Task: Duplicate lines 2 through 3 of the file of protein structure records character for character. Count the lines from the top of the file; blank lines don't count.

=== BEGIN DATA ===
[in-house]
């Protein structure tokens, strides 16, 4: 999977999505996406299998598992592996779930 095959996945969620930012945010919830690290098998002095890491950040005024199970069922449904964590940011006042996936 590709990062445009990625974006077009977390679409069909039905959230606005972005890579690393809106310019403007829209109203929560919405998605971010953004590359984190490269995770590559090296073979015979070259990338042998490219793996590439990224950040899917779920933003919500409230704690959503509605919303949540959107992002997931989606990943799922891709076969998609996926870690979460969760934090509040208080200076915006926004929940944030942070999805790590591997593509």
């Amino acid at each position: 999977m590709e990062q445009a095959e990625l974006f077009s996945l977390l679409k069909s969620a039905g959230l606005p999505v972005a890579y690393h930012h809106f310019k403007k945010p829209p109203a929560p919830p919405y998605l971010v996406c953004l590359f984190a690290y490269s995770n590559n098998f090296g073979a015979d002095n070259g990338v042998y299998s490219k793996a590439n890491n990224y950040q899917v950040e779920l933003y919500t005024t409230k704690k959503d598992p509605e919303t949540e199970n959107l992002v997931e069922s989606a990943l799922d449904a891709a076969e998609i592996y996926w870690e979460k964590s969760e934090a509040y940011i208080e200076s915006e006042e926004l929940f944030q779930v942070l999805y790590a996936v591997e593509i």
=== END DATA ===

């Protein structure tokens, strides 16, 4: 999977999505996406299998598992592996779930 095959996945969620930012945010919830690290098998002095890491950040005024199970069922449904964590940011006042996936 590709990062445009990625974006077009977390679409069909039905959230606005972005890579690393809106310019403007829209109203929560919405998605971010953004590359984190490269995770590559090296073979015979070259990338042998490219793996590439990224950040899917779920933003919500409230704690959503509605919303949540959107992002997931989606990943799922891709076969998609996926870690979460969760934090509040208080200076915006926004929940944030942070999805790590591997593509």
């Amino acid at each position: 999977m590709e990062q445009a095959e990625l974006f077009s996945l977390l679409k069909s969620a039905g959230l606005p999505v972005a890579y690393h930012h809106f310019k403007k945010p829209p109203a929560p919830p919405y998605l971010v996406c953004l590359f984190a690290y490269s995770n590559n098998f090296g073979a015979d002095n070259g990338v042998y299998s490219k793996a590439n890491n990224y950040q899917v950040e779920l933003y919500t005024t409230k704690k959503d598992p509605e919303t949540e199970n959107l992002v997931e069922s989606a990943l799922d449904a891709a076969e998609i592996y996926w870690e979460k964590s969760e934090a509040y940011i208080e200076s915006e006042e926004l929940f944030q779930v942070l999805y790590a996936v591997e593509i």